The Clark County School District talks tough when it comes to bullying but, in at least two cases, did little to nothing to back up that bluster.
That had devastating consequences for students — but no consequences for the teachers and administrators who failed to protect them. Like bullying itself, that’s unacceptable.
A recent student suicide and a separate lawsuit exposed a lack of accountability within the school district when it comes to enforcement of anti-bullying policies. Hailee Lamberth, a 13-year-old student at Henderson’s White Middle School, killed herself in December after being harassed on campus. The school district failed to notify her father of the bullying, which had been investigated and confirmed, and didn’t disclose it even after her death. Her grieving father, Jason Lamberth, then met resistance from the system in getting answers. A lawsuit filed this month alleges educators at Henderson’s Greenspun Middle School were similarly unresponsive to the bullying of two boys.
Superintendent Pat Skorkowsky formed a task force in response to Hailee Lamberth’s suicide — after Mr. Lamberth went public with his outrage. Last week, the task force reported that the system and the state have the protocols in place to investigate, report and discipline bullies, but school employees don’t follow them well enough.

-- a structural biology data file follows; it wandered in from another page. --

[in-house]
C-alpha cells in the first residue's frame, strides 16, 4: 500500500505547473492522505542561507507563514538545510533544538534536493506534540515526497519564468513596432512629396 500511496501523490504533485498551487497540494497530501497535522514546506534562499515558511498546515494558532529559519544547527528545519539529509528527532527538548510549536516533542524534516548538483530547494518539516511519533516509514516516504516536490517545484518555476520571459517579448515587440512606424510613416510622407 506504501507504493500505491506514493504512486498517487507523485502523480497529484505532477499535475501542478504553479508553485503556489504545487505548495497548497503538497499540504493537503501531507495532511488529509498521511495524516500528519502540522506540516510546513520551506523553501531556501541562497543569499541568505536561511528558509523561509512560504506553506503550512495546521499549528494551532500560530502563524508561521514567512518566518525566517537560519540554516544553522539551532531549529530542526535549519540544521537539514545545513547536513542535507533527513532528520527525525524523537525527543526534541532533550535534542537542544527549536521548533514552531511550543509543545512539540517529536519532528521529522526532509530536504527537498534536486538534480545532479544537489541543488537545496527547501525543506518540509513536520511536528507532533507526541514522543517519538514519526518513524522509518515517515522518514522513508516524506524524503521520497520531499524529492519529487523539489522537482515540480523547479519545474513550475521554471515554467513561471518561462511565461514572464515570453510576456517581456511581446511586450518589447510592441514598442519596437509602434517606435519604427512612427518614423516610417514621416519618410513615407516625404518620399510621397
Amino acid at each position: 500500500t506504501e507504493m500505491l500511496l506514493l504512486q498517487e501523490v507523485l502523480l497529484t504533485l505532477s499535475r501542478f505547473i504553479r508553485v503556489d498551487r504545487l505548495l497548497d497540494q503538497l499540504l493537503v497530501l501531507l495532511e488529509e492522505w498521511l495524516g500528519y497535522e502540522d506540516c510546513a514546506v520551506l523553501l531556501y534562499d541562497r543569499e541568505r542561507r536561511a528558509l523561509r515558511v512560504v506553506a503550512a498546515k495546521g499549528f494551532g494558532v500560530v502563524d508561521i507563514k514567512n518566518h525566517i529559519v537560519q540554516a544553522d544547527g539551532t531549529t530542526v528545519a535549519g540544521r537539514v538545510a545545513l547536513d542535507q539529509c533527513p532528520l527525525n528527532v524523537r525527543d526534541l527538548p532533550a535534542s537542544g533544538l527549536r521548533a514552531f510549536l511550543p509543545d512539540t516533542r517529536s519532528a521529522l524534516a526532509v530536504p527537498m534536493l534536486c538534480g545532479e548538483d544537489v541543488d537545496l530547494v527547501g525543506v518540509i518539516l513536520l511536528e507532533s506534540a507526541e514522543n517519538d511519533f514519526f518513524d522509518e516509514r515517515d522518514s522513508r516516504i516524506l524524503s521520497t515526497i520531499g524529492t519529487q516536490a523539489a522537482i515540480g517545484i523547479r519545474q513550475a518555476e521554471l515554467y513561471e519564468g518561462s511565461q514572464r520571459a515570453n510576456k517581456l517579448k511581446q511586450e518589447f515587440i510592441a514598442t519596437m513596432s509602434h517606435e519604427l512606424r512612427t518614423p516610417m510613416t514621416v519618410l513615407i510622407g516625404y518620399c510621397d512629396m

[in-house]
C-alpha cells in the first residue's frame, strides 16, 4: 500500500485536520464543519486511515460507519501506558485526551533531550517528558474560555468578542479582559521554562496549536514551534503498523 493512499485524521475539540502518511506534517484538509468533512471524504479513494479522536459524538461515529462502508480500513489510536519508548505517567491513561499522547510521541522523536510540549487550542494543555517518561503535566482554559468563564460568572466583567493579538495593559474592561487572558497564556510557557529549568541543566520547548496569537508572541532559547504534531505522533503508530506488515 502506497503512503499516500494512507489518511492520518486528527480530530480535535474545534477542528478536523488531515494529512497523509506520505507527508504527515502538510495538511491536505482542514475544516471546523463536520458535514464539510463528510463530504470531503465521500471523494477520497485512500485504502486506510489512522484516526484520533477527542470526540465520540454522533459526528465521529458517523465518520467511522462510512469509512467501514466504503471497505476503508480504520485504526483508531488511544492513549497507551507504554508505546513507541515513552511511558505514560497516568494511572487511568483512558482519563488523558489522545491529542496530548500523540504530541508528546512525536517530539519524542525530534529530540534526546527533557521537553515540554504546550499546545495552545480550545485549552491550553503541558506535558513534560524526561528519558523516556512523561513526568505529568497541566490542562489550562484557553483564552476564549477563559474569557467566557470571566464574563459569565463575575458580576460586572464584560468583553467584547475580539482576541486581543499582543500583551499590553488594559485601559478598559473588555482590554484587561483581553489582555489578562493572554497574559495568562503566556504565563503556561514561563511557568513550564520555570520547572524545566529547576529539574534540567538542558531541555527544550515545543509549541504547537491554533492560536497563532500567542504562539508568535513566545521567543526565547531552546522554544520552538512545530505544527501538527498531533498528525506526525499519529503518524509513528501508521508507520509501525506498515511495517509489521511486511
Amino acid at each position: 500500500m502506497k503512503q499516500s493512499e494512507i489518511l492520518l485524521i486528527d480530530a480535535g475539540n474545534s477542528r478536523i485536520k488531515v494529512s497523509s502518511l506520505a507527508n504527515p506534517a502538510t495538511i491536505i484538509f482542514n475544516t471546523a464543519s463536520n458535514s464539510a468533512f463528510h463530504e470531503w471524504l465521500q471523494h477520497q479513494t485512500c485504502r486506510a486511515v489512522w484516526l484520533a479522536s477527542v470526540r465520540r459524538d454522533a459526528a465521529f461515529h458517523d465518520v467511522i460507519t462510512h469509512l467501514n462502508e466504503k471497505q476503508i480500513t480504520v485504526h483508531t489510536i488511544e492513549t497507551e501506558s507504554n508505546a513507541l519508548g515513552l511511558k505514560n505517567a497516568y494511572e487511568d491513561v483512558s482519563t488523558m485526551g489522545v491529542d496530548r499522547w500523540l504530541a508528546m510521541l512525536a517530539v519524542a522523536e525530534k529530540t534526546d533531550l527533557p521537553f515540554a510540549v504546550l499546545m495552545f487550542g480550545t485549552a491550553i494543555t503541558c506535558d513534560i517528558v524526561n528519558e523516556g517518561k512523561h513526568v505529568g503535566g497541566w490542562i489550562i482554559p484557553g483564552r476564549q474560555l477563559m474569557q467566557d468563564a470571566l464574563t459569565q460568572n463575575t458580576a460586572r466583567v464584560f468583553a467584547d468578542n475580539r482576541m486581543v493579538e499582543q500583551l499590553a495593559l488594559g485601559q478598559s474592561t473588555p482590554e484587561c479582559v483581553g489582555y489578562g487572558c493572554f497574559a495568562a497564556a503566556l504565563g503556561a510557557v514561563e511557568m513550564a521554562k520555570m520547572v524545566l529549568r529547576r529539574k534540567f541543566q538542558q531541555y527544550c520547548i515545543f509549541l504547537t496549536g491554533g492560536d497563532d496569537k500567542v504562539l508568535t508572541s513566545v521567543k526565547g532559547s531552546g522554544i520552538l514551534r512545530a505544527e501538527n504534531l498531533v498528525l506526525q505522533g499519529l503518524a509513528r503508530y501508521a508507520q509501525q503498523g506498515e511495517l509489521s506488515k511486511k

Well-conceived and well-written policies backed by the best intentions do no good if they’re ignored. In fact, large organizations go to the trouble of writing detailed policies precisely because great harm and sizable liabilities can result when they aren’t followed.
“The accountability of administrators is the issue,” said Mr. Lamberth, who wants consequences created for school staff who fail to report or respond to bullying. The school district has created more tough anti-bullying recommendations and promised to put them in place immediately, but perhaps Mr. Skorkowsky should focus on making sure school administrators understand and can comply with existing polices first.